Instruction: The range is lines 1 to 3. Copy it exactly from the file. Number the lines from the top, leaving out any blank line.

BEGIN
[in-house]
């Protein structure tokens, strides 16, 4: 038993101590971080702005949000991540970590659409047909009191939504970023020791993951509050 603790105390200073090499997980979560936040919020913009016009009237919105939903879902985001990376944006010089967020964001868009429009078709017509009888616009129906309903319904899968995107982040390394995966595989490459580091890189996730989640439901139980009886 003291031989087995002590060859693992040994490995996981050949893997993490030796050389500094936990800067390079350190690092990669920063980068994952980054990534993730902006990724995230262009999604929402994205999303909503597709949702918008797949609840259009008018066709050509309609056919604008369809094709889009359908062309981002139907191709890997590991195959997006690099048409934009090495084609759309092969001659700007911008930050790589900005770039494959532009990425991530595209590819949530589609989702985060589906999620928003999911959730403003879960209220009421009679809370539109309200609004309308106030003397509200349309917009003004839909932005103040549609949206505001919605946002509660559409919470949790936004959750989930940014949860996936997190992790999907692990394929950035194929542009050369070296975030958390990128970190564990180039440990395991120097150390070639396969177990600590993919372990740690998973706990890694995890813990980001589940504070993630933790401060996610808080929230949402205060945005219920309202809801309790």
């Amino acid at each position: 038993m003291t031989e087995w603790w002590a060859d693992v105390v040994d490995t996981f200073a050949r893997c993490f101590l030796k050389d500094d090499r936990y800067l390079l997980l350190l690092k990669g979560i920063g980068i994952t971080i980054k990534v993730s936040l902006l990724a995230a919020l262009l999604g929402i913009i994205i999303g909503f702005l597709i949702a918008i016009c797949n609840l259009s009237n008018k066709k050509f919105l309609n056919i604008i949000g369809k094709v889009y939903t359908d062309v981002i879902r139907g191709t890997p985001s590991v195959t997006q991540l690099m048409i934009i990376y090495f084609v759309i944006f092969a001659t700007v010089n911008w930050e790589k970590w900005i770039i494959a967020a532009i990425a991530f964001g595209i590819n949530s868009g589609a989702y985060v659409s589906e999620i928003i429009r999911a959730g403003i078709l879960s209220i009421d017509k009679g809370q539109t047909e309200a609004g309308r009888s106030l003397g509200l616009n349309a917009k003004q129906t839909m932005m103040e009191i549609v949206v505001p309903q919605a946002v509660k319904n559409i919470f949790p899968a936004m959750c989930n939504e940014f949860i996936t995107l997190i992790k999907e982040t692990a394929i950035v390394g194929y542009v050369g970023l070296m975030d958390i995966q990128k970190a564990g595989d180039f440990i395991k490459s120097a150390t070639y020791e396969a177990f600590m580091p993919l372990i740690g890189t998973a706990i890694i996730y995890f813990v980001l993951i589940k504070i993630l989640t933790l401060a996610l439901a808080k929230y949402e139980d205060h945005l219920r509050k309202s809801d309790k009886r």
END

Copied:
[in-house]
């Protein structure tokens, strides 16, 4: 038993101590971080702005949000991540970590659409047909009191939504970023020791993951509050 603790105390200073090499997980979560936040919020913009016009009237919105939903879902985001990376944006010089967020964001868009429009078709017509009888616009129906309903319904899968995107982040390394995966595989490459580091890189996730989640439901139980009886 003291031989087995002590060859693992040994490995996981050949893997993490030796050389500094936990800067390079350190690092990669920063980068994952980054990534993730902006990724995230262009999604929402994205999303909503597709949702918008797949609840259009008018066709050509309609056919604008369809094709889009359908062309981002139907191709890997590991195959997006690099048409934009090495084609759309092969001659700007911008930050790589900005770039494959532009990425991530595209590819949530589609989702985060589906999620928003999911959730403003879960209220009421009679809370539109309200609004309308106030003397509200349309917009003004839909932005103040549609949206505001919605946002509660559409919470949790936004959750989930940014949860996936997190992790999907692990394929950035194929542009050369070296975030958390990128970190564990180039440990395991120097150390070639396969177990600590993919372990740690998973706990890694995890813990980001589940504070993630933790401060996610808080929230949402205060945005219920309202809801309790």
């Amino acid at each position: 038993m003291t031989e087995w603790w002590a060859d693992v105390v040994d490995t996981f200073a050949r893997c993490f101590l030796k050389d500094d090499r936990y800067l390079l997980l350190l690092k990669g979560i920063g980068i994952t971080i980054k990534v993730s936040l902006l990724a995230a919020l262009l999604g929402i913009i994205i999303g909503f702005l597709i949702a918008i016009c797949n609840l259009s009237n008018k066709k050509f919105l309609n056919i604008i949000g369809k094709v889009y939903t359908d062309v981002i879902r139907g191709t890997p985001s590991v195959t997006q991540l690099m048409i934009i990376y090495f084609v759309i944006f092969a001659t700007v010089n911008w930050e790589k970590w900005i770039i494959a967020a532009i990425a991530f964001g595209i590819n949530s868009g589609a989702y985060v659409s589906e999620i928003i429009r999911a959730g403003i078709l879960s209220i009421d017509k009679g809370q539109t047909e309200a609004g309308r009888s106030l003397g509200l616009n349309a917009k003004q129906t839909m932005m103040e009191i549609v949206v505001p309903q919605a946002v509660k319904n559409i919470f949790p899968a936004m959750c989930n939504e940014f949860i996936t995107l997190i992790k999907e982040t692990a394929i950035v390394g194929y542009v050369g970023l070296m975030d958390i995966q990128k970190a564990g595989d180039f440990i395991k490459s120097a150390t070639y020791e396969a177990f600590m580091p993919l372990i740690g890189t998973a706990i890694i996730y995890f813990v980001l993951i589940k504070i993630l989640t933790l401060a996610l439901a808080k929230y949402e139980d205060h945005l219920r509050k309202s809801d309790k009886r």